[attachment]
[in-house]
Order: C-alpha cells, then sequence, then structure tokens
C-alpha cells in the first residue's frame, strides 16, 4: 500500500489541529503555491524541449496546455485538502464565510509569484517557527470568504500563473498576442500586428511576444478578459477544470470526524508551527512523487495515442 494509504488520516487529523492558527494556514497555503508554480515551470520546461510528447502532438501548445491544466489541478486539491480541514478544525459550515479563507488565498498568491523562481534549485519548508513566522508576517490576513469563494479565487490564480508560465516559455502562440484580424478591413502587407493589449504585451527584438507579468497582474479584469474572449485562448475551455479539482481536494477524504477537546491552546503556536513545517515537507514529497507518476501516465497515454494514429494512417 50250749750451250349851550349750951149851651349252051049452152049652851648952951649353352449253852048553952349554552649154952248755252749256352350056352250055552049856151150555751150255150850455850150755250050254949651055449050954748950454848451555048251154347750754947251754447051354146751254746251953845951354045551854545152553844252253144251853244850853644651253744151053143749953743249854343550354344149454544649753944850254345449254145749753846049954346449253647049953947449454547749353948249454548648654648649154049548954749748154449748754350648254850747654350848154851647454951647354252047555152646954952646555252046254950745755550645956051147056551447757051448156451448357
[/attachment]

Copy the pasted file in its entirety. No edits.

[in-house]
Order: C-alpha cells, then sequence, then structure tokens
C-alpha cells in the first residue's frame, strides 16, 4: 500500500489541529503555491524541449496546455485538502464565510509569484517557527470568504500563473498576442500586428511576444478578459477544470470526524508551527512523487495515442 494509504488520516487529523492558527494556514497555503508554480515551470520546461510528447502532438501548445491544466489541478486539491480541514478544525459550515479563507488565498498568491523562481534549485519548508513566522508576517490576513469563494479565487490564480508560465516559455502562440484580424478591413502587407493589449504585451527584438507579468497582474479584469474572449485562448475551455479539482481536494477524504477537546491552546503556536513545517515537507514529497507518476501516465497515454494514429494512417 50250749750451250349851550349750951149851651349252051049452152049652851648952951649353352449253852048553952349554552649154952248755252749256352350056352250055552049856151150555751150255150850455850150755250050254949651055449050954748950454848451555048251154347750754947251754447051354146751254746251953845951354045551854545152553844252253144251853244850853644651253744151053143749953743249854343550354344149454544649753944850254345449254145749753846049954346449253647049953947449454547749353948249454548648654648649154049548954749748154449748754350648254850747654350848154851647454951647354252047555152646954952646555252046254950745755550645956051147056551447757051448156451448357